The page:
Nathaniel Mary Quinn is an artist whose incredible work stays with you. Known for his captivating collage-like portraits, Quinn has created a distinct style that is a unique blend between mixed media drawings and paintings of fragmented figures that play with the viewer’s perception of identity.
Quinn was born and raised on the South Side of Chicago, where he grew up in the Robert Taylor Homes public housing project. It was here that he discovered an early passion for drawing, and when was in the ninth grade, he received a scholarship to study at Culver Academy boarding school in Indiana. While enrolled there, Quinn was told that his mother had passed away suddenly, and when returning home from school for Thanksgiving, he also found that the rest of his family had abandoned his childhood home with no explanation.
With a steadfast determination to overcome this unthinkable hardship, Quinn focused intensely on his education and his art, and he formally added his mother’s name of Mary to his own to ensure her legacy would endure and appear on all of his future degrees. After high school, Quinn enrolled at Wabash College in Crawfordsville, Indiana, where he received a BA in Art before attending New York University for an MFA.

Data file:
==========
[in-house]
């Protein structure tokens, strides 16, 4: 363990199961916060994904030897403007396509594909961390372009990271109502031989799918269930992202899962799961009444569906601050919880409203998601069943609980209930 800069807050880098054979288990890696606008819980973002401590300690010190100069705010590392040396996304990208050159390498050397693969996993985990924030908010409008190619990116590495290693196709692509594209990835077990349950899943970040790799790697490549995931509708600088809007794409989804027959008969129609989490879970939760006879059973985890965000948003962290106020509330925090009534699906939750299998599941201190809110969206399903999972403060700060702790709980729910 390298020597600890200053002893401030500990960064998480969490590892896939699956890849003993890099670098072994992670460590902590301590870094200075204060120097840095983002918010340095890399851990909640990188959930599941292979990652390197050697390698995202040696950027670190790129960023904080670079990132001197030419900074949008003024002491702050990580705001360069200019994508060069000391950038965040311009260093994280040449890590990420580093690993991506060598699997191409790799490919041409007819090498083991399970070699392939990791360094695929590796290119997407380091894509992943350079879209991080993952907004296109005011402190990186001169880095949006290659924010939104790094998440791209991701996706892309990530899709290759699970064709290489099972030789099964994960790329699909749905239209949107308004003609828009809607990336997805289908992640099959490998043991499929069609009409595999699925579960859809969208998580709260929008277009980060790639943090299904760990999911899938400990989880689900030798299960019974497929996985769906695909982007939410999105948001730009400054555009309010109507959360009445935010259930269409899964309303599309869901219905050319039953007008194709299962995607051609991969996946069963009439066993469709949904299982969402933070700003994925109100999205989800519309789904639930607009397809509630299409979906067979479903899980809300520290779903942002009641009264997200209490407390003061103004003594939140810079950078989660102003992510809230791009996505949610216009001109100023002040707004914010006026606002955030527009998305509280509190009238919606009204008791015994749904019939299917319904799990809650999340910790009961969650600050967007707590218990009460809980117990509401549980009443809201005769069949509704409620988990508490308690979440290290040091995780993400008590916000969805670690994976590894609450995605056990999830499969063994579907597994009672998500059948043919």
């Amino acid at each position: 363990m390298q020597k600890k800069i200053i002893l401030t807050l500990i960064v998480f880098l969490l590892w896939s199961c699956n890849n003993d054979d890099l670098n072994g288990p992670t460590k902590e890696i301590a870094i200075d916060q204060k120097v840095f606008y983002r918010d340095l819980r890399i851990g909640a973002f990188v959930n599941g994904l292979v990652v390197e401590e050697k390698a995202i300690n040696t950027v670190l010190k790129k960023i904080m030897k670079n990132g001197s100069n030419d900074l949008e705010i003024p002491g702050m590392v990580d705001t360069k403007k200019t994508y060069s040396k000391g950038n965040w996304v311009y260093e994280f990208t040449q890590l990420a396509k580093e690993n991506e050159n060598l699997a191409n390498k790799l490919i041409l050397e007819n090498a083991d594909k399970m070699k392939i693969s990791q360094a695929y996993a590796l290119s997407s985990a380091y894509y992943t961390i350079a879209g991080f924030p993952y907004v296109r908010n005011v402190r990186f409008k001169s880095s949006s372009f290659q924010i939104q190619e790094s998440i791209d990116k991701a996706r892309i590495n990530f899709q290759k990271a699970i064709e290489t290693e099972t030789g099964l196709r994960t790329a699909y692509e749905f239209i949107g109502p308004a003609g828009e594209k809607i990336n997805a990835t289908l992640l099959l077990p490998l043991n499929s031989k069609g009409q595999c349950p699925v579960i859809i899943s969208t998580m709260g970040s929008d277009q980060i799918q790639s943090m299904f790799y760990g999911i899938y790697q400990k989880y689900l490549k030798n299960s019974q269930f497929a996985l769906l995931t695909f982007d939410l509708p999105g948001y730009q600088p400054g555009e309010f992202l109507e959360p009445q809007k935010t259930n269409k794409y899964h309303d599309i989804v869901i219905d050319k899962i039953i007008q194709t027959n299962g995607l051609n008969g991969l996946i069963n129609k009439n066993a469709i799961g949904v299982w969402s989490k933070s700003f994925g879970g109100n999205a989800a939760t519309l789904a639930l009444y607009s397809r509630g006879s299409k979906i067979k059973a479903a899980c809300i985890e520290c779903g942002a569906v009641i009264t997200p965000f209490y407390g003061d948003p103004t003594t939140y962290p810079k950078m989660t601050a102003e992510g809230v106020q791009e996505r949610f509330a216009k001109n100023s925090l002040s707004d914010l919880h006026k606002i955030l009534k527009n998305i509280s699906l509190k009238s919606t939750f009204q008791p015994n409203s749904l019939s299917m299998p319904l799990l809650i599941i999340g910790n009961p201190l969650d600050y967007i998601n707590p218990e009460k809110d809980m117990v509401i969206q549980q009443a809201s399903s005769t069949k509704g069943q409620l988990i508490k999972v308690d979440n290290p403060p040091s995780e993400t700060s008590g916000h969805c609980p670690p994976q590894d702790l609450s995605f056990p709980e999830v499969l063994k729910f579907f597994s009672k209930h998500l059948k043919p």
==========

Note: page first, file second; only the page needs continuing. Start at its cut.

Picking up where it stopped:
While living in Bedford-Stuyvesant in Brooklyn, Quinn began to develop his painting style while also serving as a teacher for at-risk youth. After being invited to showcase some of his works in an art salon, Quinn found that he needed to quickly improvise and create another additional painting to be displayed. He began to paint from fragments of his memory and subconscious, realizing that he had painted a depiction of his brother, Charles.
The finished work, titled Charles, would serve as a springboard for Quinn’s distinct choice of style while bringing him recognition for his incredible talents. He now continues to create paintings from a wide range of materials, including family photographs, images from articles and advertisements, and his own oil painting and charcoal drawings. His paintings are now recognized widely for their blending of unusual materials and abstract figures as much as they are for their powerful symbolism of the viewers’ own fractured and multi-faceted identities.
Quinn has always been interested in how other people view one another, and his works encourage all of us as viewers to look at our perceptions of our family, friends, and even strangers in a different way. I find his work to be entirely different from anything else, and his story is one that deserves to be remembered and shared.